If the news leak is correct, the ‘safe harbour’ rate will be reduced further to 1:1 (debt to equity basis) or 50% / 50% (debt to total assets basis).
When the safe harbour ratio was set at 3:1 our experience was that most taxpayers relied upon that approach, which was ‘compliance light’ and generally appropriate for their global gearing level and other corporate purposes. (Construction and infrastructure companies less so.)
But with the reduction from 3:1 to 1.5:1 more taxpayers have been relying upon the (more compliance heavy) arm’s length debt test. This has been the case particularly for those businesses with ‘locked in’ finance arrangements which cannot quickly (or cheaply) change their gearing levels.
If the safe harbour ratio drops to 1:1, we expect the trend of using the arm’s length debt test will accelerate, thus undermining the Government’s revenue savings calculations.
If this leak is correct, it reflects a significant backflip for this centre/conservative Government. In October 2015, in response to the release of the G20/OECD BEPS Final Reports, the Government stated it was comfortable with its current ‘thin cap’ settings, and would not adopt the Action 4 recommendation to introduce a ‘fixed ratio’ cap of somewhere between 10% and 30% of a company’s EBITDA, nor would it adopt the alternative 'group ratio' recommendation.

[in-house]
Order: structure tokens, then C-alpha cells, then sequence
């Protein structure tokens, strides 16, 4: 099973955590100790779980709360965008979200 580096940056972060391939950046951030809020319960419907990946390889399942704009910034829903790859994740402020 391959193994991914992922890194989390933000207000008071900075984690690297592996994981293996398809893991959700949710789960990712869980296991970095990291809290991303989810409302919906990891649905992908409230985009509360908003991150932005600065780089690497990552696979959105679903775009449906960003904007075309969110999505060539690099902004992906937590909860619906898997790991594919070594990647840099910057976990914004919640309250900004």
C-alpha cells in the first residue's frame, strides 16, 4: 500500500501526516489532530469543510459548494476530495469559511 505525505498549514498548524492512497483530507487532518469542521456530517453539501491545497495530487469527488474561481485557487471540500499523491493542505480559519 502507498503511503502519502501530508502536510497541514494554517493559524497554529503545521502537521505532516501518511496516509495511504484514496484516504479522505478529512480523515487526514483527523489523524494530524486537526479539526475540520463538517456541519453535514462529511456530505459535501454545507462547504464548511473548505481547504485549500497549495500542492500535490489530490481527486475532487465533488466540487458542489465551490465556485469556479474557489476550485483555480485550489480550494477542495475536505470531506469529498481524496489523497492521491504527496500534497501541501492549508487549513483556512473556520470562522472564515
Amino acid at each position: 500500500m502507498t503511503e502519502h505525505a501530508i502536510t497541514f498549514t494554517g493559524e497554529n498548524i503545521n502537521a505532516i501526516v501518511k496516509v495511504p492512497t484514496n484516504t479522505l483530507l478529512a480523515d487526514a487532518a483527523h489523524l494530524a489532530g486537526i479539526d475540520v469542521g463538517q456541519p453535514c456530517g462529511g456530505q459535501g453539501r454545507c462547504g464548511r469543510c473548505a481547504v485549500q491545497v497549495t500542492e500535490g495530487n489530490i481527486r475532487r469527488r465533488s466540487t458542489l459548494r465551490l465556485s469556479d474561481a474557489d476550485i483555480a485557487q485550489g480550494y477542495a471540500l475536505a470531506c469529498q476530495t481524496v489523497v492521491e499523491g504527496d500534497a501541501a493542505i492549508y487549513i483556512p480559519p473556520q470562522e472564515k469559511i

The rejection of the OECD recommendation was explained by Australia’s status as a net capital importer, and the need to respect the long term financing requirements of large scale infrastructure and production projects. It also distanced the Government from the position of the Australian Labor Party (ALP) opposition. Seven months later, it would appear the world view has changed.
ALP position on ‘thin cap’
It is the policy position of the ALP opposition that, for multinational groups, interest deductions will be:
- Calculated solely by reference to a worldwide gearing ratio;
- The ‘safe harbour’ option will be repealed; and
- The arm’s length debt approach will also be repealed.
(The ALP position appears not to adopt the BEPS Action 4 recommendations in full. The ALP policy approach would address ‘debt dumping’ in Australia, but would appear not to cap Australian interest deductions in the case of highly leveraged global groups.)